The device works on pollutants as small as 10 micrometres in diameter
Spotted: Humans can no longer avoid consuming microplastics. The pollutants are found in almost every aspect of food supply chains, from farmland to fish and single-use plastic bottles. The World Economic Forum (WEF) is calling on the international community to set legally binding measures because while macroplastic pollution has already caught global attention, microplastics are still lagging behind in terms of regulatory and corporate action.
So far, filtering techniques have proven time-consuming and costly, with the devices often getting clogged with other materials such as sand and debris. Management of the filters frequently requires manual cleaning and removal of the larger items. Professor Yoshitake Akiyama and Professor Hiroshi Moriwaki led a team of researchers in the Faculty of Textile Science and Technology at Shinshu University in using sound to clean microplastics from water.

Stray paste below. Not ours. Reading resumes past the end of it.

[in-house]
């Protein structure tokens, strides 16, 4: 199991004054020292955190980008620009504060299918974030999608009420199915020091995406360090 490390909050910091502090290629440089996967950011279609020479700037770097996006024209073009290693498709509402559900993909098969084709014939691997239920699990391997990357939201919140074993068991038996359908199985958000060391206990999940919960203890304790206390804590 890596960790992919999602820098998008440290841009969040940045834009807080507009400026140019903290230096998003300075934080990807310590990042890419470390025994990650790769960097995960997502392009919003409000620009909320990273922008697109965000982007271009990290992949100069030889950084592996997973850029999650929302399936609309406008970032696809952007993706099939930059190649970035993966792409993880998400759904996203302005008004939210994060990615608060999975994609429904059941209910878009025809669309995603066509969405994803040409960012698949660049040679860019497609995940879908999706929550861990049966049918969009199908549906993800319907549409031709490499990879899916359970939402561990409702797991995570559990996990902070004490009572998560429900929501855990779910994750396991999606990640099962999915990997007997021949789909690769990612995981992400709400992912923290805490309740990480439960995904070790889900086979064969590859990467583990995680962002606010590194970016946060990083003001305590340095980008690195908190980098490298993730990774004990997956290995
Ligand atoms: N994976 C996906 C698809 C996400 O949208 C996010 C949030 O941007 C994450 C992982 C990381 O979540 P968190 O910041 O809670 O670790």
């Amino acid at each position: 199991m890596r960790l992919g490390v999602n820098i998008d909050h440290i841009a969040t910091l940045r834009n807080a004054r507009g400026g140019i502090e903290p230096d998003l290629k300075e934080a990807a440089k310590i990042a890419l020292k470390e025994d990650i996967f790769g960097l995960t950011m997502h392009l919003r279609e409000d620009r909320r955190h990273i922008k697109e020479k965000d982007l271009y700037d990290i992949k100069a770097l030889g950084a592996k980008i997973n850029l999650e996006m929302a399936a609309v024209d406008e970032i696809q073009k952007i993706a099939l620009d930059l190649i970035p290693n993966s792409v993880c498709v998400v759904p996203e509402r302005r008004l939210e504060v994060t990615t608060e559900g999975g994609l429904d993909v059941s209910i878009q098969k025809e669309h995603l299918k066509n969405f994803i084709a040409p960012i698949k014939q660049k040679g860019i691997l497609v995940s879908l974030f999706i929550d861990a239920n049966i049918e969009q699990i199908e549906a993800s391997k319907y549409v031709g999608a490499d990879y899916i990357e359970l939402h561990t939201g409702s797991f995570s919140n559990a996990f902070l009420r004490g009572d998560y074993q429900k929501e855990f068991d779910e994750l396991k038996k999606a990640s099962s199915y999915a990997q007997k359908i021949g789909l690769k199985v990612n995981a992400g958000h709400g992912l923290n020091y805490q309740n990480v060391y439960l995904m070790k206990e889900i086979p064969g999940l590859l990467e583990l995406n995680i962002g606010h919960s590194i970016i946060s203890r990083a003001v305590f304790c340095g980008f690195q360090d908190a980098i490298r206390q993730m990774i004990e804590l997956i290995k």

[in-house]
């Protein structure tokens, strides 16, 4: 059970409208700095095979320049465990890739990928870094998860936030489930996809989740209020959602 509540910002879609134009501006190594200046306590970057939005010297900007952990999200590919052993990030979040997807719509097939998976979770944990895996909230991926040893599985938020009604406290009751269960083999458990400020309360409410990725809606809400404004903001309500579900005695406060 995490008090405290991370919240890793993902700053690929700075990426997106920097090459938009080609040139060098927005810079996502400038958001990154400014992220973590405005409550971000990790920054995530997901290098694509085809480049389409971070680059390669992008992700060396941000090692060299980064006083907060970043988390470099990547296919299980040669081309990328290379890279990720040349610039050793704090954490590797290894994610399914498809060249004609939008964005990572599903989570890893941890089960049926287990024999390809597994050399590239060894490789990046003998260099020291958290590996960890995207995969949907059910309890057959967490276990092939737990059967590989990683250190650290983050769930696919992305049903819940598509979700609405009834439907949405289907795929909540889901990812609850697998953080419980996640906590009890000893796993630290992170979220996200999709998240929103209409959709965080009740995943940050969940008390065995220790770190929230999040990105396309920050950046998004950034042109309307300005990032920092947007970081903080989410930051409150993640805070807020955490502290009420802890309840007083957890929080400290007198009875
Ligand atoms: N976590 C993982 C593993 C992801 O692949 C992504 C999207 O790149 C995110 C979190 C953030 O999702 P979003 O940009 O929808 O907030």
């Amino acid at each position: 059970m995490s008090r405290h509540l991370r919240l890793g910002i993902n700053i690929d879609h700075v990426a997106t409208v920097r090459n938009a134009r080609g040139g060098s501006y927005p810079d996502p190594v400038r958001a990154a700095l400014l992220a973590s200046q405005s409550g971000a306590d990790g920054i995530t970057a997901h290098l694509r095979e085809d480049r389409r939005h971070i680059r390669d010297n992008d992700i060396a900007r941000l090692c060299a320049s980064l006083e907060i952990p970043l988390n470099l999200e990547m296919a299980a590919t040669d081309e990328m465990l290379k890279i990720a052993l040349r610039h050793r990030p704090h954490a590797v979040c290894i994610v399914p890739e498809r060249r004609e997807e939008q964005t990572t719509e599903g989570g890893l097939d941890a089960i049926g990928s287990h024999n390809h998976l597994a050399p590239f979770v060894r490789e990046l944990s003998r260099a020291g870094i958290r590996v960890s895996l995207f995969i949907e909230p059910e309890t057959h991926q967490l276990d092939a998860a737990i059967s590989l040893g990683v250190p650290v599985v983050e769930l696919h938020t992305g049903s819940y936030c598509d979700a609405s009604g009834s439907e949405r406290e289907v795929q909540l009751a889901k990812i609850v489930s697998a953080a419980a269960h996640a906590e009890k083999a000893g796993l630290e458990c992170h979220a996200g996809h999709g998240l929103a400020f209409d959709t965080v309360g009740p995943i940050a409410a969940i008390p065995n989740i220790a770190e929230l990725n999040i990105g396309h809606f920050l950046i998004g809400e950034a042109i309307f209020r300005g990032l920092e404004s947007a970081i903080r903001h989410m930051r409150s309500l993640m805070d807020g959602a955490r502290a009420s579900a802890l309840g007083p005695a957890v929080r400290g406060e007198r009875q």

The device uses microfluidity, combined with acoustic focusing, to gather microplastics that range in size from 10 to 200 micrometres in diameter. Ultrasonic waves push the microplastics to the centre of a stream of fluid where the pollutants can be collected, although the very smallest microplastics, those that measure five micrometres in diameter, proved to be too small to control with the sound waves.
In tests, 70 to 90 per cent of the microplastics in the fluid were collected, and the scientists believe that a pre-filtration process that removes the biggest pieces could help maintain efficiency of the device. Commercial applications of the device would focus on preventing microplastics from entering the world’s waterways. This could be accomplished by attaching the device almost anywhere that emits wastewater, from washing machines and industrial filtration systems to office and home sewer systems.
Written By: Keely Khoury